Protecting The Crown Jewels From Insider Risk for SME’s

Protect Your Critical Assets From Insider Threa

Every time an employee leaves your business, it places your Intellectual Property (IP) and Critical Data at risk.

Intellectual Property refers to your patents, trade secrets, copyright, trademarks and new concepts or ideas. Whereas, Critical Data applies to any function that attributes to the running of your business, including; business plans, sales/customer information (impacted by GDPR), rate plans, financial data such as; revenue, profits, stock price.

This post will focus on the importance of protecting  Personally identifiable information (PII) that is often listed in customer databases and stolen by departing employees. With new GDPR laws, companies have to report breached data to the supervisory authority within 72 hours. And if the security breach is likely to result in a high privacy risk for an individual, the individual will also need to be informed of the breach.

Thus, there has never been a more critical time to protect your data walking out of the door by your departing staff member or disgruntled employee, a failure to protect will result in untold financial and brand damage that may be difficult to recover from.

Here are some tips on what your business needs to consider.

At the outset of your business’s relationship with a staff member, it is important to have the minimum in place:

Your Culture:

Your Legal Agreement:

Your Technical Ability:

  • Implement monitoring tools that track the movement of critical data such as; files emailed to personal email accounts, excessive printing of confidential documents, copying of files containing strings such as bank codes, dates of birth.
  • Encrypt critical files to ensure authorised access only, with the ability to remotely remove access rights should an employee leave or exhibit disturbing behaviour.
  • Monitor compromised emails and passcodes that have been exposed to the dark web.
  • Implement an exit policy to close old accounts, remove access levels and close down redundant web pages.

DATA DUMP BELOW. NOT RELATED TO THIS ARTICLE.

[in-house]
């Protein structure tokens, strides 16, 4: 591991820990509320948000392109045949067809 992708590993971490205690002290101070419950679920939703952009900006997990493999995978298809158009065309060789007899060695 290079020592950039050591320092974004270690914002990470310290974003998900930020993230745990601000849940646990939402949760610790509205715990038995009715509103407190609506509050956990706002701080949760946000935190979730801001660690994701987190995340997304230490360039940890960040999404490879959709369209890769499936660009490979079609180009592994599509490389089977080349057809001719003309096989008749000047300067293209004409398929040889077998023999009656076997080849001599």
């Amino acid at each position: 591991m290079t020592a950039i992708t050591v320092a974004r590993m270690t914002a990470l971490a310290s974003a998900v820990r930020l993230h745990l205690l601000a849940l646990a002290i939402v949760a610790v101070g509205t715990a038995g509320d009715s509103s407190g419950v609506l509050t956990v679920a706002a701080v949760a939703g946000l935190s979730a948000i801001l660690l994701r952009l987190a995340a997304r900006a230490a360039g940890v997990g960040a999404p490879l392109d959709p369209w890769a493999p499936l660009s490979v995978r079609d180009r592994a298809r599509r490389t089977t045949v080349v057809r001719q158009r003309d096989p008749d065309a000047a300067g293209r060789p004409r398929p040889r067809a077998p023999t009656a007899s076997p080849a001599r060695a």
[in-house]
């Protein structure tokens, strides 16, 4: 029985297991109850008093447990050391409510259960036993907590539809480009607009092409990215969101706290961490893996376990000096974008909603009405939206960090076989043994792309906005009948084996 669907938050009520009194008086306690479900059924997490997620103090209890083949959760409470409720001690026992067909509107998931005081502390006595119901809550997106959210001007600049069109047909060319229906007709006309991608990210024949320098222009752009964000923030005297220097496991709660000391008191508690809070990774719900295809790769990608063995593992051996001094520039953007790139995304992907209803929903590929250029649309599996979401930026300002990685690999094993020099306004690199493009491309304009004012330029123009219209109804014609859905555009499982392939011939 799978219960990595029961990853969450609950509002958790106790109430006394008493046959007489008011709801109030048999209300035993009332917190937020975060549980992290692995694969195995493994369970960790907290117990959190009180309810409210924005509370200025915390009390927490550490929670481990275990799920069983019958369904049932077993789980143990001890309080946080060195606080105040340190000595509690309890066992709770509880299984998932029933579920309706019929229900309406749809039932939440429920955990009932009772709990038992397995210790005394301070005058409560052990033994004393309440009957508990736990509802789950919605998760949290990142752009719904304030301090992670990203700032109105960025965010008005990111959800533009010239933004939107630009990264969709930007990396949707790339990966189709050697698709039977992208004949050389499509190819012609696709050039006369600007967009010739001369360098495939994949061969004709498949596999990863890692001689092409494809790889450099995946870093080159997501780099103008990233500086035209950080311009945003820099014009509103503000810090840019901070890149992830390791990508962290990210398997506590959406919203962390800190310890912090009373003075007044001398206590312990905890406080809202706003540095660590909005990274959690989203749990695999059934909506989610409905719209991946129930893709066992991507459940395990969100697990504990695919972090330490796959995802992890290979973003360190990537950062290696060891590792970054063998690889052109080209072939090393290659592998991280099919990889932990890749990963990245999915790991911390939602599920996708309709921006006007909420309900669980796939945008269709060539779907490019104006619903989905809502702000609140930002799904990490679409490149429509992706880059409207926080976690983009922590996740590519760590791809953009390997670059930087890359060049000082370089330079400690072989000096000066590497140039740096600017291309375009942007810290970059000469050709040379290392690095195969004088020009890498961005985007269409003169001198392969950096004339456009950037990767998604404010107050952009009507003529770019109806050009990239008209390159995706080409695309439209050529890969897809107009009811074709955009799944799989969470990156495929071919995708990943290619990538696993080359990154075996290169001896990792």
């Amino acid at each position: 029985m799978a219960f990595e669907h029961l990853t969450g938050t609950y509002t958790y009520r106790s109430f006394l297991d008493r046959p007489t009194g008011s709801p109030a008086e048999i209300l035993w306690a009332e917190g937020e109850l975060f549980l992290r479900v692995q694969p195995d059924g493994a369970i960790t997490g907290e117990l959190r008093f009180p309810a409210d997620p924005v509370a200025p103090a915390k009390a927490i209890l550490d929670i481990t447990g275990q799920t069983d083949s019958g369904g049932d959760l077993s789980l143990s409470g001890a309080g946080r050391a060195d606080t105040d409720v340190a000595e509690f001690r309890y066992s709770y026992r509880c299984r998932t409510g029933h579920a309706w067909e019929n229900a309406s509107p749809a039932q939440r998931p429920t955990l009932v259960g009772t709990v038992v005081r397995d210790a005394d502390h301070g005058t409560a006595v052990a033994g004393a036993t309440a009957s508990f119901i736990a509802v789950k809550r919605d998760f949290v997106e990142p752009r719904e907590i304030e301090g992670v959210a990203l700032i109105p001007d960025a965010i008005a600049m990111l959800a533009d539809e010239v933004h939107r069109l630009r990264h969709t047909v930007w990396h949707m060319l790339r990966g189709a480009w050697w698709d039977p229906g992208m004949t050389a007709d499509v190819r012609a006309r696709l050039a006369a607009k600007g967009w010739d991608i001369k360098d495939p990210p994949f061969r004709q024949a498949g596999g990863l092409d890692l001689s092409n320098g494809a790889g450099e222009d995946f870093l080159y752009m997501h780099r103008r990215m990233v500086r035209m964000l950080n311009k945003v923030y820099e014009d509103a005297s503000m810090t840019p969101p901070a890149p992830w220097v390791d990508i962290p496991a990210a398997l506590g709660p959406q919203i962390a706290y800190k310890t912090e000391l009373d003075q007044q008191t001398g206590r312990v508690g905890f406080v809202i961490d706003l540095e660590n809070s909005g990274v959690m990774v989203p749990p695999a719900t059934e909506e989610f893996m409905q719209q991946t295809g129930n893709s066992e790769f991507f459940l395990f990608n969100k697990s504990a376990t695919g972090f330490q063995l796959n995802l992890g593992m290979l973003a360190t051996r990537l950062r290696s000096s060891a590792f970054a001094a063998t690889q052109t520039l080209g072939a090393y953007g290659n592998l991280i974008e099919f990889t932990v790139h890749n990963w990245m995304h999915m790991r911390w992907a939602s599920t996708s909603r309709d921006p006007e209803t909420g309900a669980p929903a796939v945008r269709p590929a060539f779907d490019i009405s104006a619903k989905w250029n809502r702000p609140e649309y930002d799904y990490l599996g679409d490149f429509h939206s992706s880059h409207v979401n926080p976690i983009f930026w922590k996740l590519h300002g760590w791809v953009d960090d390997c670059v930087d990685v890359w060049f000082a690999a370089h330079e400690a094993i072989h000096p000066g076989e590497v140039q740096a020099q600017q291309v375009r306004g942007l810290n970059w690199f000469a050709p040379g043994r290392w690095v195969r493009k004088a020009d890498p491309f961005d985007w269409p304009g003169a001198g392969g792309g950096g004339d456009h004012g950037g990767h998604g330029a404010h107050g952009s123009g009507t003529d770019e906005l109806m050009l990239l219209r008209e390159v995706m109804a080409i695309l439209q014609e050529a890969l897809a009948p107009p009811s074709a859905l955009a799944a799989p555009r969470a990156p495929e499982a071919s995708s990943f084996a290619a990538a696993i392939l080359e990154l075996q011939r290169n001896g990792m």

Your HR Processes:

  • Include a detailed confidentiality clause in employment contracts and ensure staff members understand their obligations before signing the agreement.
  • Implement a data security onboarding process that covers the use and restrictions of managing data and staff members obligations to security.
  • Manage poor performance, weak leadership and disgruntled staff members as revenge, greed and bitterness are the main factors that motivate people to commit theft and destroy data.
  • Apply a process that manages high-risk staff members, including changing access levels due to changes in job role and restricting access levels for departing employees.
  • Implement exit interviews to continuously improve the way you manage departing staff members for continuous improvements in security.
  • When a staff member is terminated, redundant or resigns, instrument a process that ensures critical data is returned back to the company.

Should a data breach occur?

This is not a holistic list, however, for a small to medium business who have limited access to security experts, it highlights some of the basic security processes that will help protect your critical data.

Harrman Cyber operates with a conglomerate of data and security experts who provide cost-effective advice, solutions and outsourced expertise to help small to medium business protect their critical assets from a data breach.

Tanya Harris, CEO, Harrman Cyber and Cyber Security for SME’s

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Tanya Harris CEO, Speaking Events

Past Events: Topic Women talk IT: Women in Security

Tanya discussed common data breaches and the link to insider threat, more importantly, how the insider threat can take on several different forms, and how the attack is usually initiated from within your network versus outside. In the past security has focused on solutions such as firewalls, antivirus and IDS/IPS. It is becoming increasingly important to recognise that technology alone cannot prevent insider threats, as technologies that stop one type of insider attack may not necessarily be effective against others. IT needs support from other divisions in order to effectively tackle this growing problem. When a company takes a multi-faceted approach to cybersecurity, by providing a comprehensive range of solutions such as access control, encryption technologies, employee engagement and training, they significantly increase their defences against insider attacks.

Past Event: AISA Sydney May 2017. Topic: Challenges how we look at Cyber Security.

Tanya discussed growing trends, changes to legislation, including ASIC’s focus on Board Members’ responsibility to Cyber Security, Europe’s new GDPR laws, and why insider threat needs to be at the core of protecting data.